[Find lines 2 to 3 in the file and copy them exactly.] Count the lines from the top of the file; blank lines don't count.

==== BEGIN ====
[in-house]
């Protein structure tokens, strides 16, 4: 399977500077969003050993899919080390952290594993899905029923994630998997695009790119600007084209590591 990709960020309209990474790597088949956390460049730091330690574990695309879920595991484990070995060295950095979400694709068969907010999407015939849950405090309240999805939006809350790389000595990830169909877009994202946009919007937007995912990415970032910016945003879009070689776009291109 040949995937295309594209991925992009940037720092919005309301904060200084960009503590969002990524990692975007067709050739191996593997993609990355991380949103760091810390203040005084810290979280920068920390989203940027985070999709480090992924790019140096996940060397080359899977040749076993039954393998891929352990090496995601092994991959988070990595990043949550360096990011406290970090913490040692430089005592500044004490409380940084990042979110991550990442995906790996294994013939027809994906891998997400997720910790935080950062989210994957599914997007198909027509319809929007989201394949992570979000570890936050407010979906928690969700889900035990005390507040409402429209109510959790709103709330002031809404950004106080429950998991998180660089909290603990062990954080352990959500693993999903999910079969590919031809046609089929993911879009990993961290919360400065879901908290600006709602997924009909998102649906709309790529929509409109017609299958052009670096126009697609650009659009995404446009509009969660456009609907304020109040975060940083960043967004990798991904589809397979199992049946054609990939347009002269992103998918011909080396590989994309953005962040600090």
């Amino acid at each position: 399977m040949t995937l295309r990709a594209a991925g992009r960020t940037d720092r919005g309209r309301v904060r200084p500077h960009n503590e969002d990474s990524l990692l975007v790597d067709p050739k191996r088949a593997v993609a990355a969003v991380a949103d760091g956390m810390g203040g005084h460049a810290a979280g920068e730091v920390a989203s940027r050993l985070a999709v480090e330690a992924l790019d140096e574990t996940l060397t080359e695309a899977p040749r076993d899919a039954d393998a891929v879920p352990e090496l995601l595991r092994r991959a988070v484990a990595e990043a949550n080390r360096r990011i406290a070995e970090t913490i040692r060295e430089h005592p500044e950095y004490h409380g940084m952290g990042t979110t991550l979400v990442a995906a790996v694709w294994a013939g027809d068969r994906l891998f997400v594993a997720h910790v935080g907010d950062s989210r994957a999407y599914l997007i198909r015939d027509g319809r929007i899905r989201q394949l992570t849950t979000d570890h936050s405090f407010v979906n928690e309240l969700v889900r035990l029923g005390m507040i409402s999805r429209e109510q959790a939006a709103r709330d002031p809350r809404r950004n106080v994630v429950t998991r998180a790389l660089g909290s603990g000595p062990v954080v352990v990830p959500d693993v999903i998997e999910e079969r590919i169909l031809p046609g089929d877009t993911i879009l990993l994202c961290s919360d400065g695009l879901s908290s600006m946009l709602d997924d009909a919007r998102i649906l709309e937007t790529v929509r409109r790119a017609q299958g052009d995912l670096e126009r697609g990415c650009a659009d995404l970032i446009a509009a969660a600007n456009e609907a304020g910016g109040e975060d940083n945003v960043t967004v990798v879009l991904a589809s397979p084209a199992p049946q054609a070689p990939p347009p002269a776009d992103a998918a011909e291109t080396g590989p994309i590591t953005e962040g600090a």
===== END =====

């Protein structure tokens, strides 16, 4: 399977500077969003050993899919080390952290594993899905029923994630998997695009790119600007084209590591 990709960020309209990474790597088949956390460049730091330690574990695309879920595991484990070995060295950095979400694709068969907010999407015939849950405090309240999805939006809350790389000595990830169909877009994202946009919007937007995912990415970032910016945003879009070689776009291109 040949995937295309594209991925992009940037720092919005309301904060200084960009503590969002990524990692975007067709050739191996593997993609990355991380949103760091810390203040005084810290979280920068920390989203940027985070999709480090992924790019140096996940060397080359899977040749076993039954393998891929352990090496995601092994991959988070990595990043949550360096990011406290970090913490040692430089005592500044004490409380940084990042979110991550990442995906790996294994013939027809994906891998997400997720910790935080950062989210994957599914997007198909027509319809929007989201394949992570979000570890936050407010979906928690969700889900035990005390507040409402429209109510959790709103709330002031809404950004106080429950998991998180660089909290603990062990954080352990959500693993999903999910079969590919031809046609089929993911879009990993961290919360400065879901908290600006709602997924009909998102649906709309790529929509409109017609299958052009670096126009697609650009659009995404446009509009969660456009609907304020109040975060940083960043967004990798991904589809397979199992049946054609990939347009002269992103998918011909080396590989994309953005962040600090």
């Amino acid at each position: 399977m040949t995937l295309r990709a594209a991925g992009r960020t940037d720092r919005g309209r309301v904060r200084p500077h960009n503590e969002d990474s990524l990692l975007v790597d067709p050739k191996r088949a593997v993609a990355a969003v991380a949103d760091g956390m810390g203040g005084h460049a810290a979280g920068e730091v920390a989203s940027r050993l985070a999709v480090e330690a992924l790019d140096e574990t996940l060397t080359e695309a899977p040749r076993d899919a039954d393998a891929v879920p352990e090496l995601l595991r092994r991959a988070v484990a990595e990043a949550n080390r360096r990011i406290a070995e970090t913490i040692r060295e430089h005592p500044e950095y004490h409380g940084m952290g990042t979110t991550l979400v990442a995906a790996v694709w294994a013939g027809d068969r994906l891998f997400v594993a997720h910790v935080g907010d950062s989210r994957a999407y599914l997007i198909r015939d027509g319809r929007i899905r989201q394949l992570t849950t979000d570890h936050s405090f407010v979906n928690e309240l969700v889900r035990l029923g005390m507040i409402s999805r429209e109510q959790a939006a709103r709330d002031p809350r809404r950004n106080v994630v429950t998991r998180a790389l660089g909290s603990g000595p062990v954080v352990v990830p959500d693993v999903i998997e999910e079969r590919i169909l031809p046609g089929d877009t993911i879009l990993l994202c961290s919360d400065g695009l879901s908290s600006m946009l709602d997924d009909a919007r998102i649906l709309e937007t790529v929509r409109r790119a017609q299958g052009d995912l670096e126009r697609g990415c650009a659009d995404l970032i446009a509009a969660a600007n456009e609907a304020g910016g109040e975060d940083n945003v960043t967004v990798v879009l991904a589809s397979p084209a199992p049946q054609a070689p990939p347009p002269a776009d992103a998918a011909e291109t080396g590989p994309i590591t953005e962040g600090a």